Louboutin v. Amazon: direct responsibility of online portals for the sale of counterfeit products marcantonio-demo 5 January 2023

Louboutin v. Amazon: direct responsibility of online portals for the sale of counterfeit products

The Court of Justice of the European Union (“CJEU”), in a recent case (Louboutin v. Amazon), has clarified the responsibility of online marketplace operators for the publication of advertisements and the distribution of products bearing a counterfeit sign even if the aforementioned ads and products are offered on the platform by third-party sellers. Indeed, with the expansion of e-commerce, brands are increasingly exposed to the phenomenon of counterfeiting, which can be difficult to repress: often, in fact, the owner of the counterfeit brand is not able to identify the direct responsible.

Christian Louboutin, famous French designer whose most iconic products are the well-known women’s shoes with high heels and red soles, has therefore filed two lawsuits against Amazon – in Luxembourg and Belgium – claiming that the latter had infringed its trademark by advertising counterfeit shoes sold by third parties on the online platform. Amazon, instead, invoked two precedents of the ECJ (L’Oreal v. eBay; Coty v. Amazon,) to defend itself, denying the liability of online intermediaries for trademark infringement in relation to products offered by third parties.

The national courts before Louboutin in the aforementioned proceedings had therefore referred the matter to the CJEU.

The latter claimed that Amazon may be held responsible for advertising fake Louboutin shoes on its platform – thus deviating markedly from its own previous jurisprudence. In fact, the CJEU came to this conclusion from the assumption that Amazon, being a “hybrid” platform that integrates both an online marketplace and the direct sale of products – unlike eBay (which is limited to managing an online marketplace by publishing only advertisements of third-party sellers without carrying out any sales activity of products) – does not make it possible for the average user to understand whether products infringing the trademark are marketed directly by Amazon itself or by a third party vendor.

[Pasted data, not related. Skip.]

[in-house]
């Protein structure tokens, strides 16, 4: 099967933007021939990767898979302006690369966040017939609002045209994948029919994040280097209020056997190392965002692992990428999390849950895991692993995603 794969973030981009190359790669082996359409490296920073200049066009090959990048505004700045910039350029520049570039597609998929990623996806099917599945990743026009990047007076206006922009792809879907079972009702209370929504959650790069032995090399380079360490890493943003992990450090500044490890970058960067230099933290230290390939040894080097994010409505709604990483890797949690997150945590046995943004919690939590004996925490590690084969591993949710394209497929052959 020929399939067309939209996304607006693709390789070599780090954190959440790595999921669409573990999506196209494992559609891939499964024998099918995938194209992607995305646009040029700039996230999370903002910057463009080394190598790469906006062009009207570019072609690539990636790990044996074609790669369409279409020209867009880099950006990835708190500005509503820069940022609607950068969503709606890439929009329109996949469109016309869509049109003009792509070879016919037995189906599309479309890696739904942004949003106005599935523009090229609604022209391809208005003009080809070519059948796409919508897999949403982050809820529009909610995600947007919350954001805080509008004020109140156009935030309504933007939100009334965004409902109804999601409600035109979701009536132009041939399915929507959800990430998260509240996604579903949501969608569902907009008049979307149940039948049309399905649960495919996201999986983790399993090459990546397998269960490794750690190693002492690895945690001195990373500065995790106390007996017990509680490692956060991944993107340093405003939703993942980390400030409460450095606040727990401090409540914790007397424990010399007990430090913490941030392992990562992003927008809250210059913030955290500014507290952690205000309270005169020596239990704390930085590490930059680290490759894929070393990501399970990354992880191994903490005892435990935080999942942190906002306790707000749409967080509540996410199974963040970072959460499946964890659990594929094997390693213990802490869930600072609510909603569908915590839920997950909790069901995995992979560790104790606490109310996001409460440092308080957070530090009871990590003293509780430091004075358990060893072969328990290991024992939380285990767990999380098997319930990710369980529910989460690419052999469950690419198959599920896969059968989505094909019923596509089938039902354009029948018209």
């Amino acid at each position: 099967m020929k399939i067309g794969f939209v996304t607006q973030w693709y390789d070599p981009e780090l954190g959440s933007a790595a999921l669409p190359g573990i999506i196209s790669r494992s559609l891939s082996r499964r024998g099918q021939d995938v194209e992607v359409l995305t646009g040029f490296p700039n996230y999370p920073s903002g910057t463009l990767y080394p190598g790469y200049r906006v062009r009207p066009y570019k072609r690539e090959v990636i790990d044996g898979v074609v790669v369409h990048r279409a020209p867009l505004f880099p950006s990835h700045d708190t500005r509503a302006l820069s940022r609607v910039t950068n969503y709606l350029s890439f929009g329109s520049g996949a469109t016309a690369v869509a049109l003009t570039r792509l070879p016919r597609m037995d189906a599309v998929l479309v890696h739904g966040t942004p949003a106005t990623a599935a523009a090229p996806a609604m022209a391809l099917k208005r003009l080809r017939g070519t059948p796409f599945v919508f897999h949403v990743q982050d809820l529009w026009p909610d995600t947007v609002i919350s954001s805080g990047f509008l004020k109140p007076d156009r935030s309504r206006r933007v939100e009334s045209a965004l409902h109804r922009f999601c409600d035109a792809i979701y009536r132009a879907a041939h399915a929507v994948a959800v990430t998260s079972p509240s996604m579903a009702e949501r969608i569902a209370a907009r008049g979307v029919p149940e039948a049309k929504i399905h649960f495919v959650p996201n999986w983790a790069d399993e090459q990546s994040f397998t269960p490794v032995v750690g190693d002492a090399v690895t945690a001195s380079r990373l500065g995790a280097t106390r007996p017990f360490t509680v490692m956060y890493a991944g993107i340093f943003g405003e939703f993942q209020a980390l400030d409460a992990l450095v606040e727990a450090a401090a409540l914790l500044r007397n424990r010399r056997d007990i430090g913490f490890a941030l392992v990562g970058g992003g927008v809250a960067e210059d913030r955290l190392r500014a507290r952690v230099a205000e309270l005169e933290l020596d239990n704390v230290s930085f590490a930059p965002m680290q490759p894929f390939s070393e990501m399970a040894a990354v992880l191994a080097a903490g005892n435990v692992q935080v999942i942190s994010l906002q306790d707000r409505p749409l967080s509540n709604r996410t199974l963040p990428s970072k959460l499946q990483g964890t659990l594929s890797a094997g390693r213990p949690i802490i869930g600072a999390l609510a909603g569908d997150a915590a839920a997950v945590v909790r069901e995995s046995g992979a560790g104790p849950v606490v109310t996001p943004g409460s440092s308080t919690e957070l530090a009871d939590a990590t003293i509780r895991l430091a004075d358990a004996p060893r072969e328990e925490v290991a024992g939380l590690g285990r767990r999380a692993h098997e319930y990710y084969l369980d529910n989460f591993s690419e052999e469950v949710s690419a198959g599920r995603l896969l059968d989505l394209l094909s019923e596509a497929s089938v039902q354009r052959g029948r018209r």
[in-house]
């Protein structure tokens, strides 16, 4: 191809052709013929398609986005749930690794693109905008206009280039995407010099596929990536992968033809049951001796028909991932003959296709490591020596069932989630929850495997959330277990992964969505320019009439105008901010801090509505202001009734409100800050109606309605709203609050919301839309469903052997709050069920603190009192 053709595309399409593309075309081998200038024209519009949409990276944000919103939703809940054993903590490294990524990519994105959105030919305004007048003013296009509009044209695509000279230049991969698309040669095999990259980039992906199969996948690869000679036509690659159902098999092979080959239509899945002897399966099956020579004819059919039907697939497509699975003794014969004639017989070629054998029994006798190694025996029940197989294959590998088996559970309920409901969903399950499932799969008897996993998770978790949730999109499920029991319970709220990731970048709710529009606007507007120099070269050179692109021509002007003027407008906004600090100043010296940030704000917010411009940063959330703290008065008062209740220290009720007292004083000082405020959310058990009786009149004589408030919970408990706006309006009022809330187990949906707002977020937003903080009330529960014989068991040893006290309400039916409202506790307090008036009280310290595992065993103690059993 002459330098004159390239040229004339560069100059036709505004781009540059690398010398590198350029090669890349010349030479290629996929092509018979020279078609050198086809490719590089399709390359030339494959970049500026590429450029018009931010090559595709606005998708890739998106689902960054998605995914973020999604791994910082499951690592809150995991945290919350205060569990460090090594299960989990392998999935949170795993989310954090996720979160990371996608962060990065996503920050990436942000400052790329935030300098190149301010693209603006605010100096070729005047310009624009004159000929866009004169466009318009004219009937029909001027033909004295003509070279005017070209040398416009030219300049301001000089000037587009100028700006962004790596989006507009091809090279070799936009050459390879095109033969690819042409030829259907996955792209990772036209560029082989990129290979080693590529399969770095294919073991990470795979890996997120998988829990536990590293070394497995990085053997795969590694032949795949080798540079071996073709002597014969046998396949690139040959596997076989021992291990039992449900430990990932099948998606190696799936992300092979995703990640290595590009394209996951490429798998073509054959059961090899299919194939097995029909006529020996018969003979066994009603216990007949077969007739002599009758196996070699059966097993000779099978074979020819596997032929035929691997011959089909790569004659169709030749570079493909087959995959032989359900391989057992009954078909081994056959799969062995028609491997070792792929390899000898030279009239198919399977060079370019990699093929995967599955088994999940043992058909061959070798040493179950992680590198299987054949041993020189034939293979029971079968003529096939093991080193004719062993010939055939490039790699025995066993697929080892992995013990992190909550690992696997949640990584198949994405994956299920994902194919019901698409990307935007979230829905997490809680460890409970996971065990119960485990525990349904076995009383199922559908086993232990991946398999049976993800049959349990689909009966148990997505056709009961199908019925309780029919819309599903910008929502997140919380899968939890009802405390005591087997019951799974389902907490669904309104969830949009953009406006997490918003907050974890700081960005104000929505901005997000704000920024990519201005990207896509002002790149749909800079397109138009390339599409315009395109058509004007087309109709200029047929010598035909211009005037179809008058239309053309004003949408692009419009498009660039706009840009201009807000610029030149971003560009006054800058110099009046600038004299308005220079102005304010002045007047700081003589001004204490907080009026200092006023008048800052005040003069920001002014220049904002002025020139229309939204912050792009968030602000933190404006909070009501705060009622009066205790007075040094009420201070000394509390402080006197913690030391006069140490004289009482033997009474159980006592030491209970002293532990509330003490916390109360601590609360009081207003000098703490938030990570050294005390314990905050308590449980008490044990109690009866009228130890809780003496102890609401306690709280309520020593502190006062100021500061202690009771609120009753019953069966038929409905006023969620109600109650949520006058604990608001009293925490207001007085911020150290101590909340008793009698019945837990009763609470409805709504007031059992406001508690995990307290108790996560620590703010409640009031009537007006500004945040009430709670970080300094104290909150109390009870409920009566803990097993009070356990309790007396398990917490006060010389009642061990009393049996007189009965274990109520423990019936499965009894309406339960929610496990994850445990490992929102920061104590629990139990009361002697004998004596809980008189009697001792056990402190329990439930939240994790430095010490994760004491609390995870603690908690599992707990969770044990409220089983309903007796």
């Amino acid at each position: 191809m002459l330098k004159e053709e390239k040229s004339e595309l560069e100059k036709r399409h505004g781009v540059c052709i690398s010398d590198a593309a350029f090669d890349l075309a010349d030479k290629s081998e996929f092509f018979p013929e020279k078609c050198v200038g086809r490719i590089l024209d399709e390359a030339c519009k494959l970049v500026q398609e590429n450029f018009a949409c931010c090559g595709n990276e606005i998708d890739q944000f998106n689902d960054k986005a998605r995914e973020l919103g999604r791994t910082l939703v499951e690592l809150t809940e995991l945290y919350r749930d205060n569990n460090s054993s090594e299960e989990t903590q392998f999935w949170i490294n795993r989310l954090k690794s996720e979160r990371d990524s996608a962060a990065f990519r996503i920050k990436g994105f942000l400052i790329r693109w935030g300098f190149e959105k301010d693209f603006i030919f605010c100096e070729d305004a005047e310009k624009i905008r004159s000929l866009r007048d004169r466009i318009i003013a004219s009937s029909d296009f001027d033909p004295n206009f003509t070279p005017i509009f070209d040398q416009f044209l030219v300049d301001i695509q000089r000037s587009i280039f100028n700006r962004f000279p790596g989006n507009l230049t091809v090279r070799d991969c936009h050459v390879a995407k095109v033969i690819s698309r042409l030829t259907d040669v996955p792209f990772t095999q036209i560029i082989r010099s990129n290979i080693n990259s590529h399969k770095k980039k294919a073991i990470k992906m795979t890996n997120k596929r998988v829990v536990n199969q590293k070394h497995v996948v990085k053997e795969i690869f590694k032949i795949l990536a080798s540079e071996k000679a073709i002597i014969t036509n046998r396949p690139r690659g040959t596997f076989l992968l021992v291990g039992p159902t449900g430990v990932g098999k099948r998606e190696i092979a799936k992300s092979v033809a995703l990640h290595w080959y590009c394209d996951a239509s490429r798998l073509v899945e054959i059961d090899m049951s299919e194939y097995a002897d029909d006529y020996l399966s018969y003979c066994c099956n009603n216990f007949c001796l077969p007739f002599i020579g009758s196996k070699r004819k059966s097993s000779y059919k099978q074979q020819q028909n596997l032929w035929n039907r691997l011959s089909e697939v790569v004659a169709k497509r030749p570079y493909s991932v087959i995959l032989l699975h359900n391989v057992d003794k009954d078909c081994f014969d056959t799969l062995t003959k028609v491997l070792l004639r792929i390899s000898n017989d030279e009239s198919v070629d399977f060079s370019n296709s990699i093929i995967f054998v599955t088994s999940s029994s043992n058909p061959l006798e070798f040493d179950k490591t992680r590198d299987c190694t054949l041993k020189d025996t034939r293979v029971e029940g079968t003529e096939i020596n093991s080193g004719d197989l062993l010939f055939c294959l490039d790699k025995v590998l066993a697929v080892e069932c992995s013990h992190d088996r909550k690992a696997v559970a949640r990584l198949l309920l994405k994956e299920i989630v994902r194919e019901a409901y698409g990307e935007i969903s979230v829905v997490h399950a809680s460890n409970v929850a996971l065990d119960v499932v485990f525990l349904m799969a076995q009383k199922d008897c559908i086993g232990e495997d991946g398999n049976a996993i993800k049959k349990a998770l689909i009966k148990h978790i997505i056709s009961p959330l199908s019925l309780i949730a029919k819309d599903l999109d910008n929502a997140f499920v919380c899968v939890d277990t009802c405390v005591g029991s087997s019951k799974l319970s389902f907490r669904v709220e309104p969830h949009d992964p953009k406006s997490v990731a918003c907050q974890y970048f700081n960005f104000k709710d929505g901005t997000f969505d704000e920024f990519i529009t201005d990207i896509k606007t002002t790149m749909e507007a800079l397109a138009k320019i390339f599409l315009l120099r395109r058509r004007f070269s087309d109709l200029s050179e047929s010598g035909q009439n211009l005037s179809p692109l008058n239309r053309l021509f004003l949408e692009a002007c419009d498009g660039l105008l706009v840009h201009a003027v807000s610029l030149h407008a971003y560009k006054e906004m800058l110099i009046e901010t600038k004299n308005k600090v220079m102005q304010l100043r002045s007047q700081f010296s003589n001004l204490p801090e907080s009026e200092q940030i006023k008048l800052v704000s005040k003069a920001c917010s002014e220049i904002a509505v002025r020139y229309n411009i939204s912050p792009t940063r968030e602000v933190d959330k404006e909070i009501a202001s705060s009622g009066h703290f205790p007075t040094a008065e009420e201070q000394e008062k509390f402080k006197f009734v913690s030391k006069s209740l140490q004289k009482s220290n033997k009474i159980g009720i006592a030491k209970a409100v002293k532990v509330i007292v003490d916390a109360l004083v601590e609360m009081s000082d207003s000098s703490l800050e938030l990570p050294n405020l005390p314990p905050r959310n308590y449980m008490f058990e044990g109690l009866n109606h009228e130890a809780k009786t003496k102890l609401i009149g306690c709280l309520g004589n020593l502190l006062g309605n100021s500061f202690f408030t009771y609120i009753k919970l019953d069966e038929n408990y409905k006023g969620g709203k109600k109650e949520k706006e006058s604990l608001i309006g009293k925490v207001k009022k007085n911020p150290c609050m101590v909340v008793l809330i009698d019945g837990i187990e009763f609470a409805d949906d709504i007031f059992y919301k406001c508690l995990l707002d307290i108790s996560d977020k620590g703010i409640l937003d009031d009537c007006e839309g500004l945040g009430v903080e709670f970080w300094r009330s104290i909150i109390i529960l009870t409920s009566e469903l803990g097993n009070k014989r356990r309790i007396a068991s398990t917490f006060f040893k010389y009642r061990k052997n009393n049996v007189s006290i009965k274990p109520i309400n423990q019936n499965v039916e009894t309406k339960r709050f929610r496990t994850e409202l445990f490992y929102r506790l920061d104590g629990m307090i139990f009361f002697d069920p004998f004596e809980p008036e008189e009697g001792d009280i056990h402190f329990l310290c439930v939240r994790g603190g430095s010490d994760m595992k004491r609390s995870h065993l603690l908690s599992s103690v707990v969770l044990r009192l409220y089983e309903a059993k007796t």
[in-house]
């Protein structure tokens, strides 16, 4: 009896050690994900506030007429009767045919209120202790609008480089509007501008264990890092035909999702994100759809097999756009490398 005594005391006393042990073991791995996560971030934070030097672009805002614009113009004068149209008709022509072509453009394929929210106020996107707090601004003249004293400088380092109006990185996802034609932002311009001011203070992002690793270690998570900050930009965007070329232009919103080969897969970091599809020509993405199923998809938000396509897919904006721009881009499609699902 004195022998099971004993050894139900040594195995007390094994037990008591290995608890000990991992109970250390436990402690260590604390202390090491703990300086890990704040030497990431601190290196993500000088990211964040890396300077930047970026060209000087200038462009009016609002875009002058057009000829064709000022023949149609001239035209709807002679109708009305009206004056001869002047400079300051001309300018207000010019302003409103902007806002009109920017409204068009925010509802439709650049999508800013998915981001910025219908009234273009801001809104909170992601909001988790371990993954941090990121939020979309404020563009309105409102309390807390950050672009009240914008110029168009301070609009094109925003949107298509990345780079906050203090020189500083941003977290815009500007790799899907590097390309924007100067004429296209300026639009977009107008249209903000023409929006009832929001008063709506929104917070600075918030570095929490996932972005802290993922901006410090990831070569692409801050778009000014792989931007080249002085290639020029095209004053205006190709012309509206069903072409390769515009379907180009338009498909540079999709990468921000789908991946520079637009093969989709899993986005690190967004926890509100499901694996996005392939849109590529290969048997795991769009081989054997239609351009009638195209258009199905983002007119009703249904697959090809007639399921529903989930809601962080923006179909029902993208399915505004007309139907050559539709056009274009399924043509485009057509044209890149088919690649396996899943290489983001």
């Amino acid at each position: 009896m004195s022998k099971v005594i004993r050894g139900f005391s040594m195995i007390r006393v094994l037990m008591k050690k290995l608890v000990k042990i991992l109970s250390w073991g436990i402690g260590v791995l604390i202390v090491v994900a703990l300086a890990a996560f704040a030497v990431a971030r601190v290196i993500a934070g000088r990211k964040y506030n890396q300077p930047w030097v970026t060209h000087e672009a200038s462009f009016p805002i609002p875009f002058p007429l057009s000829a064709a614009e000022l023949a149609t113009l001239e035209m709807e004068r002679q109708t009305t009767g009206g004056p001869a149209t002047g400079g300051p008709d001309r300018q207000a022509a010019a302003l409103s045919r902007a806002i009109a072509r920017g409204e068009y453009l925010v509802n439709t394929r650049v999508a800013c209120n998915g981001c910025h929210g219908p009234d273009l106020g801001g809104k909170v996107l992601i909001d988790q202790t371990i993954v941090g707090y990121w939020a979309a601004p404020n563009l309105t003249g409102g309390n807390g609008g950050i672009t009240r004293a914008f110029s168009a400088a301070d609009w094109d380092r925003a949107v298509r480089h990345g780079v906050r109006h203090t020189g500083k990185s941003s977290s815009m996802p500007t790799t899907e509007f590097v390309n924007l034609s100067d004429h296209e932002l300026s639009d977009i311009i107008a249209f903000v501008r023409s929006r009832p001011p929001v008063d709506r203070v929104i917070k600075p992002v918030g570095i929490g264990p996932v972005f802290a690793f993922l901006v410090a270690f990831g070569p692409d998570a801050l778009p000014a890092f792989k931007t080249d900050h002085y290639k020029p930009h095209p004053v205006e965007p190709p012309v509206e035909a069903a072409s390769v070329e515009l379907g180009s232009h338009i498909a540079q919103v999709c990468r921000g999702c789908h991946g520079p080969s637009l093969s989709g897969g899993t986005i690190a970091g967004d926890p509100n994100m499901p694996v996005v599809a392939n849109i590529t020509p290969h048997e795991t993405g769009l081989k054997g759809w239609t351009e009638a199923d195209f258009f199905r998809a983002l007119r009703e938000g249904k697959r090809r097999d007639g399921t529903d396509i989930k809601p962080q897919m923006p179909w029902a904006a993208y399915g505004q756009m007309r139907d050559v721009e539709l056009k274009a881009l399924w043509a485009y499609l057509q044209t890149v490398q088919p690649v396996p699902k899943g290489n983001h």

In particular, the CJEU noted that where Amazon uses “a uniform way of presenting the offers published on its website, displaying simultaneously the ads related to the products it sells in its name and on its own behalf and those related to the products offered by third-party sellers on that marketplace, which displays on all these advertisements its renowned distributor logo and offers to third-party sellers, in the context of the marketing of products marked by the sign in question, additional services consisting in particular in the storage and dispatch of such products“, makes it difficult for consumers to distinguish the origin of each advertisement and the provenance of counterfeit goods.

This CJEU ruling – which lays down only general principles – does not in itself constitute a judgment against Amazon; the final decision will be taken by the national courts in Belgium and Luxembourg.

In any case, this preliminary ruling, on the one hand, makes online market operators who use a hybrid model (such as Amazon) rightly more susceptible to the sale of counterfeit products on their sites; on the other hand, it facilitates the protection of trademark owners, who can act for counterfeiting against large operators (such as Amazon, in fact), instead of being forced to identify and attack individual counterfeiters.